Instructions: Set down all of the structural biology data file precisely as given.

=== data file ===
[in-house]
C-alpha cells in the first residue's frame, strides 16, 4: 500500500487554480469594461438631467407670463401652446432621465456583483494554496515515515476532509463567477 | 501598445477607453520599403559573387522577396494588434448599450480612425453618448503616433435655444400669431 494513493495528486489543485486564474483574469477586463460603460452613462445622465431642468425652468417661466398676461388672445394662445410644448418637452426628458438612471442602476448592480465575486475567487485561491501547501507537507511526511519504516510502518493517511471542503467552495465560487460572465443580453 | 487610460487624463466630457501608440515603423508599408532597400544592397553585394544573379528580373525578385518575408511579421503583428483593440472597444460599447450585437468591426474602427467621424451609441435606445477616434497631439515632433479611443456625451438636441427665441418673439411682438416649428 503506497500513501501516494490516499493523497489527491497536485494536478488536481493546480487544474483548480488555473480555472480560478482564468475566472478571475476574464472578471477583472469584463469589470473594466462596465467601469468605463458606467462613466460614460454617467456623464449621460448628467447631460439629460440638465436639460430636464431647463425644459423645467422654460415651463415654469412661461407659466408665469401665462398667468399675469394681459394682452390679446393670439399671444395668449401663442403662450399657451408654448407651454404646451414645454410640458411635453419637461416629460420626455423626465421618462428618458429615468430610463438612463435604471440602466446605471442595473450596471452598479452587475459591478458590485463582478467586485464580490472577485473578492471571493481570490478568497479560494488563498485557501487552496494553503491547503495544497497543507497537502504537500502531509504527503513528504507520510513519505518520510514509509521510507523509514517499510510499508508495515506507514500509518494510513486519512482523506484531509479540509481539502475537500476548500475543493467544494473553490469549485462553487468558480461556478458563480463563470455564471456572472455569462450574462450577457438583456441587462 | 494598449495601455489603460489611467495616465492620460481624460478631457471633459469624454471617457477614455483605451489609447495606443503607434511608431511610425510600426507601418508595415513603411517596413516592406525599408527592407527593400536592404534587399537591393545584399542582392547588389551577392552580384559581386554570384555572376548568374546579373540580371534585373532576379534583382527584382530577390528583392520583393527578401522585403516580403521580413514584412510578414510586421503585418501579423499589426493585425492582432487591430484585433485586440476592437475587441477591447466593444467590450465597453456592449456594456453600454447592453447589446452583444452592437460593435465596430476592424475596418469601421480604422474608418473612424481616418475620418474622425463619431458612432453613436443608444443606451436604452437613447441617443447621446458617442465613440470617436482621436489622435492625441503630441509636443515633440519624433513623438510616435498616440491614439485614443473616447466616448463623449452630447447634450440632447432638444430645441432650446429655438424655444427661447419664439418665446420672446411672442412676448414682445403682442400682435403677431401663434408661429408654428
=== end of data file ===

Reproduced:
[in-house]
C-alpha cells in the first residue's frame, strides 16, 4: 500500500487554480469594461438631467407670463401652446432621465456583483494554496515515515476532509463567477 | 501598445477607453520599403559573387522577396494588434448599450480612425453618448503616433435655444400669431 494513493495528486489543485486564474483574469477586463460603460452613462445622465431642468425652468417661466398676461388672445394662445410644448418637452426628458438612471442602476448592480465575486475567487485561491501547501507537507511526511519504516510502518493517511471542503467552495465560487460572465443580453 | 487610460487624463466630457501608440515603423508599408532597400544592397553585394544573379528580373525578385518575408511579421503583428483593440472597444460599447450585437468591426474602427467621424451609441435606445477616434497631439515632433479611443456625451438636441427665441418673439411682438416649428 503506497500513501501516494490516499493523497489527491497536485494536478488536481493546480487544474483548480488555473480555472480560478482564468475566472478571475476574464472578471477583472469584463469589470473594466462596465467601469468605463458606467462613466460614460454617467456623464449621460448628467447631460439629460440638465436639460430636464431647463425644459423645467422654460415651463415654469412661461407659466408665469401665462398667468399675469394681459394682452390679446393670439399671444395668449401663442403662450399657451408654448407651454404646451414645454410640458411635453419637461416629460420626455423626465421618462428618458429615468430610463438612463435604471440602466446605471442595473450596471452598479452587475459591478458590485463582478467586485464580490472577485473578492471571493481570490478568497479560494488563498485557501487552496494553503491547503495544497497543507497537502504537500502531509504527503513528504507520510513519505518520510514509509521510507523509514517499510510499508508495515506507514500509518494510513486519512482523506484531509479540509481539502475537500476548500475543493467544494473553490469549485462553487468558480461556478458563480463563470455564471456572472455569462450574462450577457438583456441587462 | 494598449495601455489603460489611467495616465492620460481624460478631457471633459469624454471617457477614455483605451489609447495606443503607434511608431511610425510600426507601418508595415513603411517596413516592406525599408527592407527593400536592404534587399537591393545584399542582392547588389551577392552580384559581386554570384555572376548568374546579373540580371534585373532576379534583382527584382530577390528583392520583393527578401522585403516580403521580413514584412510578414510586421503585418501579423499589426493585425492582432487591430484585433485586440476592437475587441477591447466593444467590450465597453456592449456594456453600454447592453447589446452583444452592437460593435465596430476592424475596418469601421480604422474608418473612424481616418475620418474622425463619431458612432453613436443608444443606451436604452437613447441617443447621446458617442465613440470617436482621436489622435492625441503630441509636443515633440519624433513623438510616435498616440491614439485614443473616447466616448463623449452630447447634450440632447432638444430645441432650446429655438424655444427661447419664439418665446420672446411672442412676448414682445403682442400682435403677431401663434408661429408654428